The shock of climate change has spurred a worldwide quest to power the entire planet with clean, renewable energy. But is this goal realistic, and if so, how fast can such a dramatic transformation be achieved?
In this sweeping town hall meeting moderated by New York Times environmental reporter Andrew Revkin, pioneering scientists presented research at the vanguard of solar, wind, geothermal and algae/biofuel energy, while conservationists and high-level policy-makers provided additional perspectives on the challenges and opportunities presented by this urgent global problem.
Andrew Revkin is the senior fellow for environmental understanding at Pace University’s Academy for Applied Environmental Studies and writes the Dot Earth blog for The New York Times. A prize-winning journalist, online communicator, and author, he has spent nearly three decades covering subjects ranging from the assault on the Amazon to the troubled relationship of climate science and politics.
From 1995 through 2009, he covered the environment for The Times as a staff reporter. His work on climate change has won most of the major awards for science journalism and a John Chancellor Award from Columbia University for sustained journalistic excellence. Revkin has been a pioneer in multimedia communication, blogging, and shooting still and video imagery in far-flung places. He has also carried his journalism to a new generation in The North Pole Was Here: Puzzles and Perils at the Top of the World, the first account of Arctic climate change written for the whole family. His other books include The Burning Season and Global Warming: Understanding the Forecast.
Revkin lives in the Hudson River Valley with his wife and two sons. In spare moments, he is a performing songwriter and plays in a folk-roots band, Uncle Wade.
Chemist Dan Nocera is developing ways to derive clean renewable solar energy by replicating basic chemical reactions similar to those used by plants in the process of photosynthesis. A vocal advocate of solar power, he is the Henry Dreyfus Professor of Energy and a professor of chemistry at the Massachusetts Institute of Technology.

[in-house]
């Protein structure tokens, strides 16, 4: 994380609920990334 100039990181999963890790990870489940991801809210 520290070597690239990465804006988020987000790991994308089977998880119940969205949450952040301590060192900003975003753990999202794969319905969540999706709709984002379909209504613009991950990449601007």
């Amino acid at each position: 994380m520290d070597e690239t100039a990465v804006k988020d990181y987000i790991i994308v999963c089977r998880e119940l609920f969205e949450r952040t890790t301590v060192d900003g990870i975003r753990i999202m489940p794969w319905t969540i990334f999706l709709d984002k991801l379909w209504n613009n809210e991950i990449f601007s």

A leading thinker on geoengineering and a prize-winning physicist, David Keith works at the interface between climate science, energy technology and public policy. He is particularly interested in finding viable ways to capture and store CO2 including the direct capture of CO2 from the atmosphere.
The late F. Sherwood Rowland studied the Earth’s atmosphere in remote locations from Alaska to New Zealand, in highly polluted cities, and in areas with special conditions such as burning forests. He was best known for the discovery that chlorofluorocarbons contribute to ozone depletion, which earned him the 1995 Nobel Prize in Chemistry.
Plant physiologist and inventor M. Glen Kertz has been a global leader in the fields of molecular genetics, plant tissue and cell culture for over 35 years. He is president and director of research and development for Valcent Products Inc., a company aiming to bring to market algae-to-biofuel technology.
Betsy Taylor is the president of the board of directors of the non-profit organization 1Sky, founded in 2007 to mobilize a grass-roots campaign demanding federal action to reverse climate change. She has spent more than 20 years leading efforts to organize, fund and advise groups devoted to promoting energy conservation and community building.
Saul Griffith is the President and Chief Scientist at Makani Power, a company that is seeking to harness clean energy from high-altitude wind. He is a 2007 MacArthur Award-winning inventor, entrepreneur and writer.
Shirley Ann Jackson is President of Rensselaer Polytechnic Institute. She served as Chairman of the U. S. Nuclear Regulatory Commission under the Clinton Administration and presently sits on President Obama’s Council of Advisors on Science and Technology. She received the 2007 Vannevar Bush Award from the National Science Board for her lifetime of contributions to scientific research, education and public policy.